Jackie Brown (1997) review

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Jackie Brown is the third picture Quentin Tarantino directed and is a departure from many things typically expected from him. Namely, the film is considerably less bloody and has a smaller body count than his other works. It’s also his only script to date that has been adapted from a previous piece of writing. In this case it’s Elmore Leonard’s Rum Punch.  After Pulp Fiction, this was the right decision for Tarantino. Instead of making the same film again, he makes something very different from his first two, that still retains the best elements of his work. I’m not talking about the extreme violence, I’m talking about the dialogue. I’m not trying to pick on his other films (he has one of the better filmographies of modern directors) but what he did good in Jackie Brown was tone down the violence, slow the pace and focus more on the well drawn characters. While the slower pace and complex story might turn viewers off, it’s really not what the film’s about. It’s about the characters.

Pam Grier is splendid as Jackie Brown, playing a smart, confident protagonist who is one step ahead of everyone else. Robert Forster (who received an oscar nomination for the film) is also great as Max Cherry. He does a lot with his expressions alone, such as one of my favorite moments when he is really pleased with himself after he picks up a Delfonics album on cassette. I also love the scene when he comes to Jackie’s apartment to pick up his gun. Grier and Forster work really well together and share some of the best scenes in the film. Samuel L. Jackson does good as Ordell Robbie, and has some of the most humorous lines in the picture. Michael Keaton is also adequate as Ray, the agent who’s after Ordell. That’s not to say he’s bad, he just does an okay job. It’s a very Michael Keaton role. Robert De Niro is also here, playing, well, the stereotypical Robert De Niro character. This is not a problem though, because he’s still a lot of fun. There’s a hilarious moment near the end where he forgets where he parked his car. Bridget Fonda also gets some of her best lines in the picture here, “How did you ever rob a bank? When you robbed banks, did you forget where your car was then too? No wonder you went to jail.”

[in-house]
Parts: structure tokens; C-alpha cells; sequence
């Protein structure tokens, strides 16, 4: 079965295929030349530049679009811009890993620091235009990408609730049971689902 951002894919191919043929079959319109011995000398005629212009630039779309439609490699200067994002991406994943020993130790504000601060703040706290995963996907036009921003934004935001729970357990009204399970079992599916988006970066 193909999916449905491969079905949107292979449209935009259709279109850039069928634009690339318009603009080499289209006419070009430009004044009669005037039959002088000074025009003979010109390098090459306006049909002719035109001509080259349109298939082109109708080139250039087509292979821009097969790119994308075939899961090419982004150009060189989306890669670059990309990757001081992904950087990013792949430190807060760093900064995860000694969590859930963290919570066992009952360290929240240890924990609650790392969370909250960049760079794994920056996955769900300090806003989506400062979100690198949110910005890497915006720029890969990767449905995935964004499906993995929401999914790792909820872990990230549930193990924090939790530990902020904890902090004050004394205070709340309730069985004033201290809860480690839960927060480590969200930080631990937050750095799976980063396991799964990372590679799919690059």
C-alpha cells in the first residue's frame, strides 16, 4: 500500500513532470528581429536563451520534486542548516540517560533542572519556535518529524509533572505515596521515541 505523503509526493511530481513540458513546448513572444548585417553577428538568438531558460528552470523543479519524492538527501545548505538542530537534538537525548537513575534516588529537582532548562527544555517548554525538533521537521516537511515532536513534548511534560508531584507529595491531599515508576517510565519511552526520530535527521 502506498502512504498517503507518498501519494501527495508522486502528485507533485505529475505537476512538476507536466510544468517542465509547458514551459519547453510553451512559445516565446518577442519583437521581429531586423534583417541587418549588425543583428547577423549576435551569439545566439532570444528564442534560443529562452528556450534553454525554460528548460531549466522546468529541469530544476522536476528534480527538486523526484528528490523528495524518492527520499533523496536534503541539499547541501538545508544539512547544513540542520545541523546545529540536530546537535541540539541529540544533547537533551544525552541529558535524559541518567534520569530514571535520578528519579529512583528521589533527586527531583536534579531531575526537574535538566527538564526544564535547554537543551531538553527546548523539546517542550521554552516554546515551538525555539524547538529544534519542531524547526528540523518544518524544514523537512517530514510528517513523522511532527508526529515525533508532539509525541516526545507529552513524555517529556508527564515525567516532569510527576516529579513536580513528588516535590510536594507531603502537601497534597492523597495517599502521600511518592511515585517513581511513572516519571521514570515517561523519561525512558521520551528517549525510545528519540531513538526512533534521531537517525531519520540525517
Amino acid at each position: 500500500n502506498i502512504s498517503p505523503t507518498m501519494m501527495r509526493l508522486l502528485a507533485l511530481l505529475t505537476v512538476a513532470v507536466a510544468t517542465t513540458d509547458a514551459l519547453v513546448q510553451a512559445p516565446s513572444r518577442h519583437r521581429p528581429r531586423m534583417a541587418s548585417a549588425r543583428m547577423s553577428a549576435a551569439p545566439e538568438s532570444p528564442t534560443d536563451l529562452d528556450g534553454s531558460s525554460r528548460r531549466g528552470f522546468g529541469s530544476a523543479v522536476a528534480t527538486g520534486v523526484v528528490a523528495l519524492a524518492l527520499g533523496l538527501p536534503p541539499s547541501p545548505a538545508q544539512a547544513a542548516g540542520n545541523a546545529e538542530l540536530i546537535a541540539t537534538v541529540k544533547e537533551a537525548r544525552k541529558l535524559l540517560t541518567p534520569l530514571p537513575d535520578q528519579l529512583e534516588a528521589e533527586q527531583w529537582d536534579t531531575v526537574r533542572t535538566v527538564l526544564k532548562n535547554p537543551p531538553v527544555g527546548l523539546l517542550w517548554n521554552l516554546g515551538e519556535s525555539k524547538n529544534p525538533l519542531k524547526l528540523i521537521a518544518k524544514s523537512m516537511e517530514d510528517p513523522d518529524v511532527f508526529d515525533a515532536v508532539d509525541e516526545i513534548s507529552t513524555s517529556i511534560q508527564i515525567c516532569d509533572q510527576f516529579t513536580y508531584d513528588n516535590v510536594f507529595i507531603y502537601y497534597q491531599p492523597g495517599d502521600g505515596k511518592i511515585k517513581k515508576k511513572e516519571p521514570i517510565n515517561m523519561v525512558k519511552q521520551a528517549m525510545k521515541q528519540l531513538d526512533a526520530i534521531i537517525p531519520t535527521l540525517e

Another great scene is when Fonda and De Niro are alone in Ordell’s apartment discussing old photos. The film has a superb soundtrack. Being a Tarantino work, it’s made up of mostly needle drops of popular seventies music. Some bits of music from Grier’s earlier film, Coffy also make their way in and are used well. This is especially emphasised in scenes with the Delfonics song “Didn’t I (Blow Your Mind This Time),” and “Across A 110 Street.” In interviews Tarantino has described that putting the perfect song in the right scene is a real art form, and I think those two songs especially embody this idea.
To summarize, I think that Tarantino made a really wise decision for his follow up to Pulp Fiction. He made a very different, but still very good film. With it’s great acting, characters, soundtrack, and dialogue, Jackie Brown shines as an underrated gem from one of the finest directors of our time.

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